|Title||Revisiting the Utility of Retrospective Pre-Post Designs: The Need for Mixed-Method Pilot Data|
|Publication Type||Journal Article|
|Year of Publication||2018|
|Authors||Geldhof, GJ, Warner, DA, Finders, JK, Thogmartin, AA, Clark, A, Longway, KA|
|Journal||Evaluation and Program Planning|
The retrospective pre-post design affords many benefits to program staff and, accordingly, has piqued renewed interest among applied program evaluators. In particular, the field has witnessed increasing application of a post-program-only data collection strategy in which only posttest and retrospective pretest data are collected. A post-program-only assessment strategy takes considerably less time than is required for collecting pre-program data and presumably has the added benefit of eliminating the impact of response-shift bias. Response-shift bias occurs when the knowledge, skills, or experiences participants gain through program participation leads them to interpret questionnaire items in a qualitatively different manner at pretest versus posttest. In this article, we discuss the strengths and weaknesses associated with administering retrospective pretest assessments and underscore the importance of thoroughly evaluating any application of a retrospective measurement strategy prior to its broader implementation. We provide a practical illustration of this evaluation process using a mixed-method study that assesses one measure of parenting education program effectiveness—the Parenting Skills Ladder.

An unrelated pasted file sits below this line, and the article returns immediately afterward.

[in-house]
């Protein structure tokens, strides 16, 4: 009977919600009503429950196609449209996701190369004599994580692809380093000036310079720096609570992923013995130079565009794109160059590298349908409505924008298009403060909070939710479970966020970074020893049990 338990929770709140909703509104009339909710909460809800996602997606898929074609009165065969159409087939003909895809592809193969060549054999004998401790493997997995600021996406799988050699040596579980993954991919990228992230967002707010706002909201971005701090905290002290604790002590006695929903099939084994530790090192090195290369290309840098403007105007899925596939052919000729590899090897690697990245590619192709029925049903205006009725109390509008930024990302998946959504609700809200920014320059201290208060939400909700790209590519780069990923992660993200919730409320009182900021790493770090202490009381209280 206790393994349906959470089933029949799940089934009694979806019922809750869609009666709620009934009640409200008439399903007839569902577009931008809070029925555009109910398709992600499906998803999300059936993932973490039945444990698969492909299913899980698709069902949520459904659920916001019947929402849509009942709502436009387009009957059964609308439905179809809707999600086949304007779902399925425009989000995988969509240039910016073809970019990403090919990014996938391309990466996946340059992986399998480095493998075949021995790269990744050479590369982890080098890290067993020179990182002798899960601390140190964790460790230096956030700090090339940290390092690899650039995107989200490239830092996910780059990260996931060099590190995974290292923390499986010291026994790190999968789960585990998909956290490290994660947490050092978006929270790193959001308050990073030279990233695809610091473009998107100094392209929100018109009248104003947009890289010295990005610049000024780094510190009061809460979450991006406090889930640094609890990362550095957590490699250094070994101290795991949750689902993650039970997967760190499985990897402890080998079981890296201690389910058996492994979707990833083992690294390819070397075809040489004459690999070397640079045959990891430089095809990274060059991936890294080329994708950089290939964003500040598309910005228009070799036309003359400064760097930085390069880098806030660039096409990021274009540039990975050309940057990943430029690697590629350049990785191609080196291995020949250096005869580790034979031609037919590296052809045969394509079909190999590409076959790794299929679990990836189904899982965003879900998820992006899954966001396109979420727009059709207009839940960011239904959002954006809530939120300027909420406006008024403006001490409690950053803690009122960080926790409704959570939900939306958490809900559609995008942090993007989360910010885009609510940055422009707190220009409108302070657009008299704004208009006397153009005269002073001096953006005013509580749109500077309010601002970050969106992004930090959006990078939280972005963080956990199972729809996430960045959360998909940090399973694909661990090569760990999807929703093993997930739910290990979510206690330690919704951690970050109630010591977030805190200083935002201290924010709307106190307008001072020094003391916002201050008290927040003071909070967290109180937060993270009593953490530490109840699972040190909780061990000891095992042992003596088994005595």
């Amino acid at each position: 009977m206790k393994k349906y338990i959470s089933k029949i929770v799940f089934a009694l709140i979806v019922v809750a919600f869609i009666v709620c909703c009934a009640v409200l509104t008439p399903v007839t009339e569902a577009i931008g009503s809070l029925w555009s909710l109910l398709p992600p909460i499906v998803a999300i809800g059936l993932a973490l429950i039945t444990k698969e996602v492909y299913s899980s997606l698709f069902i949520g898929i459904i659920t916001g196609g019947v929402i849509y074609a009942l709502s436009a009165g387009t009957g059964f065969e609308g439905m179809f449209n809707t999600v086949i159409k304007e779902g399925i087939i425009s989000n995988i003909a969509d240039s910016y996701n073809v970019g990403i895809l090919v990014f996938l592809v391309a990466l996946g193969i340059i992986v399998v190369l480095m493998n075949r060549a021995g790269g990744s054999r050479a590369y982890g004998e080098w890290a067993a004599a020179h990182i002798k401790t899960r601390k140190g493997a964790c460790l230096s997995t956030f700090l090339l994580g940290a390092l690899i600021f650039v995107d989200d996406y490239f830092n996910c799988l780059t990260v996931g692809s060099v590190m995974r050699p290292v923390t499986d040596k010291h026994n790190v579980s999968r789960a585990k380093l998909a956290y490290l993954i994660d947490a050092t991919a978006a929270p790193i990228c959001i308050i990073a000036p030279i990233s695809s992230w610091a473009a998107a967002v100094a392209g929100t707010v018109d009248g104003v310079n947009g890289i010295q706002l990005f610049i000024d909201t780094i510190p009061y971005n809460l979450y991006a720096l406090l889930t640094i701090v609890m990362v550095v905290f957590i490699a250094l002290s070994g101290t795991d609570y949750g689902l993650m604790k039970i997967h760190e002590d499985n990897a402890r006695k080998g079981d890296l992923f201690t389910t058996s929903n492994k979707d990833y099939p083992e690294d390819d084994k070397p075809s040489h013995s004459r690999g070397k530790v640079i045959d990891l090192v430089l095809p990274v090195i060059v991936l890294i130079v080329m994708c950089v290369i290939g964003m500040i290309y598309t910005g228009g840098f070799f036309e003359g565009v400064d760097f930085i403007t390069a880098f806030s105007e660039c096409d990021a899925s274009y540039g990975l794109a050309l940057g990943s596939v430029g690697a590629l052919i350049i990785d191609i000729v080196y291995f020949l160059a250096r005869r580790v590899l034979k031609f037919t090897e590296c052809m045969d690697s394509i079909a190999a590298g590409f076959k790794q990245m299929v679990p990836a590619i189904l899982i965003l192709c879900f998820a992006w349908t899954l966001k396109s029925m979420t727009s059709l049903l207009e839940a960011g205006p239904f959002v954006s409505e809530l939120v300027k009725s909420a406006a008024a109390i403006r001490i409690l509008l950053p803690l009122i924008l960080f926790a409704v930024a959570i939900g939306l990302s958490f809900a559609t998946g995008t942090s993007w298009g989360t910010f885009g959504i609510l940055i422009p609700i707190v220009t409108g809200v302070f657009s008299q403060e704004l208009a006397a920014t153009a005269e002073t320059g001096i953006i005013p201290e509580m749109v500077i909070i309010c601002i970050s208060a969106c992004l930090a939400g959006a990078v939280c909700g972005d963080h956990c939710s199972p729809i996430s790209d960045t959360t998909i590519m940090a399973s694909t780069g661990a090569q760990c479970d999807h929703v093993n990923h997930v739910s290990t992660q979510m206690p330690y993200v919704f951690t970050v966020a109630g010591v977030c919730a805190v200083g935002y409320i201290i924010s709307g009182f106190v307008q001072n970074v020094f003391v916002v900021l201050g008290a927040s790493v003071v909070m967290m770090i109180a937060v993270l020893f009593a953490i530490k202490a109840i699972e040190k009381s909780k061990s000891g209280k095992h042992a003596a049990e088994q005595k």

|Short Title||Evaluation and Program Planning|